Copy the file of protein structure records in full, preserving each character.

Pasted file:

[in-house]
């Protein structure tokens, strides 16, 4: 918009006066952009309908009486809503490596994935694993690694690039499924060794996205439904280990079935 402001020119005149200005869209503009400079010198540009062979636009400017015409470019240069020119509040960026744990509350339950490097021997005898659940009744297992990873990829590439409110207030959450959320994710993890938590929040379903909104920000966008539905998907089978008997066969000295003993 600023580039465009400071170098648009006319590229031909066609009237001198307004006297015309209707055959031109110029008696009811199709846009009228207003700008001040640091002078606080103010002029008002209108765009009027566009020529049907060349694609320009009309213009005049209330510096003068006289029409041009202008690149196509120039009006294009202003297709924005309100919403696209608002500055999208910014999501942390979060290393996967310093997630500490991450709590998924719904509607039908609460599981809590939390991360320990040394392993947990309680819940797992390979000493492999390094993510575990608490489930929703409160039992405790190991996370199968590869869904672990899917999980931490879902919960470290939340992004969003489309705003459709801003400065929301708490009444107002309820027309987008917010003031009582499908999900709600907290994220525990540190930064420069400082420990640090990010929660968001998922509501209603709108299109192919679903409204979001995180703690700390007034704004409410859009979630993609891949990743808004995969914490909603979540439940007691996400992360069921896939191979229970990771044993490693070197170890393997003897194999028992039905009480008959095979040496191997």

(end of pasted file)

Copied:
[in-house]
């Protein structure tokens, strides 16, 4: 918009006066952009309908009486809503490596994935694993690694690039499924060794996205439904280990079935 402001020119005149200005869209503009400079010198540009062979636009400017015409470019240069020119509040960026744990509350339950490097021997005898659940009744297992990873990829590439409110207030959450959320994710993890938590929040379903909104920000966008539905998907089978008997066969000295003993 600023580039465009400071170098648009006319590229031909066609009237001198307004006297015309209707055959031109110029008696009811199709846009009228207003700008001040640091002078606080103010002029008002209108765009009027566009020529049907060349694609320009009309213009005049209330510096003068006289029409041009202008690149196509120039009006294009202003297709924005309100919403696209608002500055999208910014999501942390979060290393996967310093997630500490991450709590998924719904509607039908609460599981809590939390991360320990040394392993947990309680819940797992390979000493492999390094993510575990608490489930929703409160039992405790190991996370199968590869869904672990899917999980931490879902919960470290939340992004969003489309705003459709801003400065929301708490009444107002309820027309987008917010003031009582499908999900709600907290994220525990540190930064420069400082420990640090990010929660968001998922509501209603709108299109192919679903409204979001995180703690700390007034704004409410859009979630993609891949990743808004995969914490909603979540439940007691996400992360069921896939191979229970990771044993490693070197170890393997003897194999028992039905009480008959095979040496191997």